As we think about criminal justice reform, I am reminded of something Jesus said in Matthew 25:40: "Truly I tell you, whatever you did for one of the least of these brothers and sisters of mine, you did for me.”
Did what? What exactly was he referring to?
Indeed, he was talking about taking care of those who could not take care of themselves.
And who are the least of these?
Jesus said, “For I was hungry and you gave Me food; I was thirsty and you gave Me drink; I was a stranger and you took Me in; I was naked and you clothed Me; I was sick and you visited Me; I was in prison and you came to Me.”
For those of us who work in correctional ministry, our mission is to care for those who are incarcerated and released from incarceration.
Of the 27 books in the New Testament, 14 were written from a prison cell.
We rarely hear about that.
Many people in the Bible experienced imprisonment: Joseph, Samson, Jeremiah, Daniel, John the Baptist, Peter, James, John, Silas, Paul, and even Jesus himself, who was held in custody before his death.
How do we care for the formerly incarcerated?
Jesus cares about those who are incarcerated, and we should too. But the reality is that nearly 90 percent of the people in our state prisons will be released. Do we want previously incarcerated individuals released with no resources so that they may reoffend? Our call instead is to invest in those behind bars so that they can be productive citizens once they are released.
You may say, “I don’t know what to do.” First, pray and ask God what you should do. Next, partner with your local church or non-profit ministry to assist those who are transitioning back into society by giving them a place to live, job training and placement, mentoring, biblical instruction, life skills training, and financial literacy classes.
In my work, we are teaching men to be fathers and husbands and to take responsibility in their communities.
From my experience, I have found five things to be essential elements to help a person transition back into society.
- Housing. 22 percent of detainees said they were homeless at the time of their arrest.
- Employment. Can you imagine the pressure and challenges of trying to get employment with a criminal record? In addition, the majority of all people released are on parole, probation, or owe some type of fine. Society asks and expects formerly incarcerated persons to pay fines, fees, and secure a residence, but little to nothing is done to help them with employment or training.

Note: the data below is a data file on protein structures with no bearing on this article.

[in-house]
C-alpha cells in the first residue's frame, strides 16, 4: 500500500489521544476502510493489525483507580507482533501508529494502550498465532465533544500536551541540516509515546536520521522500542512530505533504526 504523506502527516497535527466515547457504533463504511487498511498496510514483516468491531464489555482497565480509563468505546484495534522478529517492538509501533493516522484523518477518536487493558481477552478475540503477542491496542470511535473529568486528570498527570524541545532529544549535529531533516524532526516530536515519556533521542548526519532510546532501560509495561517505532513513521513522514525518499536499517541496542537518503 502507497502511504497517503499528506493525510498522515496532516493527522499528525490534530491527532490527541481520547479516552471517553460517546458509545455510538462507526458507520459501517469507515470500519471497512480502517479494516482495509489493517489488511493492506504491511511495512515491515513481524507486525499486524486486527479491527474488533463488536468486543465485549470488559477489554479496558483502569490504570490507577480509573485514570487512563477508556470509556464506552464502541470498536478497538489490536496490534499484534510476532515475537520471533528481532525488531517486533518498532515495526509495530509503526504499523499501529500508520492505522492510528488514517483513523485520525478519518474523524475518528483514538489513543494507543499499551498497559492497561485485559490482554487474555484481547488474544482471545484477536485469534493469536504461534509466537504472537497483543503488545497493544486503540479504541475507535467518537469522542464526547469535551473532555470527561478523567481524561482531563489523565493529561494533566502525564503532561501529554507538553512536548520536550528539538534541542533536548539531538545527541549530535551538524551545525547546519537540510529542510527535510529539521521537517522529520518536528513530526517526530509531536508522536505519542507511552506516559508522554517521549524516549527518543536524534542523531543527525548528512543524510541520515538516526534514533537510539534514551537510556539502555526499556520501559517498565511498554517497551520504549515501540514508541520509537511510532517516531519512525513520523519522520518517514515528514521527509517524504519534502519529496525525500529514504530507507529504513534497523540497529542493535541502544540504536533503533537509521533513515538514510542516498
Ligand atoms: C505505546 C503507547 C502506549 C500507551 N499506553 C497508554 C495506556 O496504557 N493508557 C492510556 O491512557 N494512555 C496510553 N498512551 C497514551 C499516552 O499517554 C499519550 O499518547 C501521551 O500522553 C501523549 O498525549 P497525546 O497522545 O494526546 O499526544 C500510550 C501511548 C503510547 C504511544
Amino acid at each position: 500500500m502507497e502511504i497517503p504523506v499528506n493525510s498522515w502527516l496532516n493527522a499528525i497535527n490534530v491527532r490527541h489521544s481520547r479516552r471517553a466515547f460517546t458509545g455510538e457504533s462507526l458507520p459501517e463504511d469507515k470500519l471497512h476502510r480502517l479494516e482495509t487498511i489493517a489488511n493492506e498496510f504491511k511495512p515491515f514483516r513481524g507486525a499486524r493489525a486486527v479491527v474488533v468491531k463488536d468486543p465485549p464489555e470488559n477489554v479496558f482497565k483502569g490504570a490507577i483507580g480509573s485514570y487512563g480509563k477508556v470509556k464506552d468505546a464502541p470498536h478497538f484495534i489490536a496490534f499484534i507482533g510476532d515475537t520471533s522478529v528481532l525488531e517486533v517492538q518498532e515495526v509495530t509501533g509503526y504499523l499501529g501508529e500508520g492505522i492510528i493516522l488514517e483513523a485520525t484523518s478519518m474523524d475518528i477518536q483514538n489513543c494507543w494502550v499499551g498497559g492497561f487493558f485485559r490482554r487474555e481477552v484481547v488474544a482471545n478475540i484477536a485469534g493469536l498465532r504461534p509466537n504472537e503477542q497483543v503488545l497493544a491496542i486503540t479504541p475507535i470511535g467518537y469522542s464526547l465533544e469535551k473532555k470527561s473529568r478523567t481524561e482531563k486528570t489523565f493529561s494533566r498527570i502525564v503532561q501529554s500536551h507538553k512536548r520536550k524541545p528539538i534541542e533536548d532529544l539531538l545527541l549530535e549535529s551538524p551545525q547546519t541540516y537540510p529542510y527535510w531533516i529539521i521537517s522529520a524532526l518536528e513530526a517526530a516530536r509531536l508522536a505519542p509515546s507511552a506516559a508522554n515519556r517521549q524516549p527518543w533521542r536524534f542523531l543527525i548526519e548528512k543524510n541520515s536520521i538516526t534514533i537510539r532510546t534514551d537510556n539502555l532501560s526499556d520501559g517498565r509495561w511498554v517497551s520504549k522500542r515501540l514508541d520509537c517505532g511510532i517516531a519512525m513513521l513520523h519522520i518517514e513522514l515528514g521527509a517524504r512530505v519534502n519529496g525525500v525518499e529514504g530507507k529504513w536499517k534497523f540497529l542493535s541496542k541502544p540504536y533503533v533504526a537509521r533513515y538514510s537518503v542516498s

- Education. More needs to be done within the prison system to help individuals obtain a high school credential, offer vocational training, or receive some type of college degree or credit.
- Affirmation. Churches and communities can affirm those coming back into society by making them feel accepted and welcomed. This is easily done by mentoring or discipling. In my own personal story, I have people in my life who have walked with me for more than 20 years and still show they care just as much as when I was first released.
- Advocacy. The church has an opportunity to fight for human rights for those with a felony record. Proverbs 31:8-9 insist, “Speak up for those who cannot speak for themselves, for the rights of all who are destitute. Speak up and judge fairly; defend the rights of the poor and needy.” Christians must not only speak up for those formerly incarcerated, but must also empower the formerly incarcerated to speak for themselves. We want people to speak with us, not just for us.
Changing our perception
Recently in South Carolina, seven men were murdered in a prison riot. The governor simply called them violent people, explaining that it’s just what they do. The image given to the public is that of violence; yet, most of those incarcerated are behind bars for non-violent offenses. The tragedy that occurred in South Carolina is a direct result of locking men in a cage without rehabilitation. If a person commits a violent crime, there is clearly something wrong with him or her. And what do we do? We incarcerate trauma instead of seeking to help heal the individual.
Over 70 percent of those in jail and prison are suffering from some type of mental illness that is most likely untreated or undiagnosed. Once these individuals are released, they are left to themselves on the street with no job or chance to ever become gainfully employed.
And so begins the vicious cycle of recidivism. Our prisons and jails need to be places of repentance, where a people can finally realize that there is no other hope besides faith in Jesus Christ. They need to take responsibility for their actions, but also need healing from trauma and address risks and needs which contributed to their pathway to crime.
It is time for the church to be more engaged in criminal justice reform. We have a critical voice and need to use it. We have resources that can be used to empower those impacted by our criminal justice system. We are called to take care of the least of these.
I, for one, am grateful for those brothers and sisters in Christ who took care of me.